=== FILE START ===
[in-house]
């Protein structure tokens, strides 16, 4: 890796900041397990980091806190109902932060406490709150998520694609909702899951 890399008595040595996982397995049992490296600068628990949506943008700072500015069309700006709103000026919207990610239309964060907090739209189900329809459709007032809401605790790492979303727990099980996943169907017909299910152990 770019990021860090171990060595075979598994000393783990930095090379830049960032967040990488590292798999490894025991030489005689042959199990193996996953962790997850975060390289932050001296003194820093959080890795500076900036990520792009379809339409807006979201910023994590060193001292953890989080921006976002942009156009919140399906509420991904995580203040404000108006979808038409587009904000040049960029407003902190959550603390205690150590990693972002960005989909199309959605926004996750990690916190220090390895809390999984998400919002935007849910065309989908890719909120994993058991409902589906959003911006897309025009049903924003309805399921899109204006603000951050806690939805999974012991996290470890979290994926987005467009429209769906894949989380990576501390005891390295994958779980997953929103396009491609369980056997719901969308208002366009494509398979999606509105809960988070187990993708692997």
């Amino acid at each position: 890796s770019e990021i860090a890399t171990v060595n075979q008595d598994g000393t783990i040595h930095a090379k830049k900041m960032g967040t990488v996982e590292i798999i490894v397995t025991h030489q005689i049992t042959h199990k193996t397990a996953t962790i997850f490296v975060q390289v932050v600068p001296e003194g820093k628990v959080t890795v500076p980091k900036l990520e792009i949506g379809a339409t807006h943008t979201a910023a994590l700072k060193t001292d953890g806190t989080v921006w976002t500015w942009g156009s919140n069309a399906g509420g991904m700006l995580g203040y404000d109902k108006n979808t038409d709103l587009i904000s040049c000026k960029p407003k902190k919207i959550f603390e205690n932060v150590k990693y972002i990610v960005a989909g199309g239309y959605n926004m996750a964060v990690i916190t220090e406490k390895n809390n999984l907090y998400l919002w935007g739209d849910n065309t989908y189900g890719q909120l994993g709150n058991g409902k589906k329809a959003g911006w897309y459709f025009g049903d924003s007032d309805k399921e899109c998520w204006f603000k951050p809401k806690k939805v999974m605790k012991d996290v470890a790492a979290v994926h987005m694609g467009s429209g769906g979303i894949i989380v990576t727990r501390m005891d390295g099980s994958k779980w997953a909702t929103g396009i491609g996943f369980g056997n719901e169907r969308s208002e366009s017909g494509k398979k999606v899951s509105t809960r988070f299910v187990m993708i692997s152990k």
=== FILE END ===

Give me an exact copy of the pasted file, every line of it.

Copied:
[in-house]
């Protein structure tokens, strides 16, 4: 890796900041397990980091806190109902932060406490709150998520694609909702899951 890399008595040595996982397995049992490296600068628990949506943008700072500015069309700006709103000026919207990610239309964060907090739209189900329809459709007032809401605790790492979303727990099980996943169907017909299910152990 770019990021860090171990060595075979598994000393783990930095090379830049960032967040990488590292798999490894025991030489005689042959199990193996996953962790997850975060390289932050001296003194820093959080890795500076900036990520792009379809339409807006979201910023994590060193001292953890989080921006976002942009156009919140399906509420991904995580203040404000108006979808038409587009904000040049960029407003902190959550603390205690150590990693972002960005989909199309959605926004996750990690916190220090390895809390999984998400919002935007849910065309989908890719909120994993058991409902589906959003911006897309025009049903924003309805399921899109204006603000951050806690939805999974012991996290470890979290994926987005467009429209769906894949989380990576501390005891390295994958779980997953929103396009491609369980056997719901969308208002366009494509398979999606509105809960988070187990993708692997």
């Amino acid at each position: 890796s770019e990021i860090a890399t171990v060595n075979q008595d598994g000393t783990i040595h930095a090379k830049k900041m960032g967040t990488v996982e590292i798999i490894v397995t025991h030489q005689i049992t042959h199990k193996t397990a996953t962790i997850f490296v975060q390289v932050v600068p001296e003194g820093k628990v959080t890795v500076p980091k900036l990520e792009i949506g379809a339409t807006h943008t979201a910023a994590l700072k060193t001292d953890g806190t989080v921006w976002t500015w942009g156009s919140n069309a399906g509420g991904m700006l995580g203040y404000d109902k108006n979808t038409d709103l587009i904000s040049c000026k960029p407003k902190k919207i959550f603390e205690n932060v150590k990693y972002i990610v960005a989909g199309g239309y959605n926004m996750a964060v990690i916190t220090e406490k390895n809390n999984l907090y998400l919002w935007g739209d849910n065309t989908y189900g890719q909120l994993g709150n058991g409902k589906k329809a959003g911006w897309y459709f025009g049903d924003s007032d309805k399921e899109c998520w204006f603000k951050p809401k806690k939805v999974m605790k012991d996290v470890a790492a979290v994926h987005m694609g467009s429209g769906g979303i894949i989380v990576t727990r501390m005891d390295g099980s994958k779980w997953a909702t929103g396009i491609g996943f369980g056997n719901e169907r969308s208002e366009s017909g494509k398979k999606v899951s509105t809960r988070f299910v187990m993708i692997s152990k």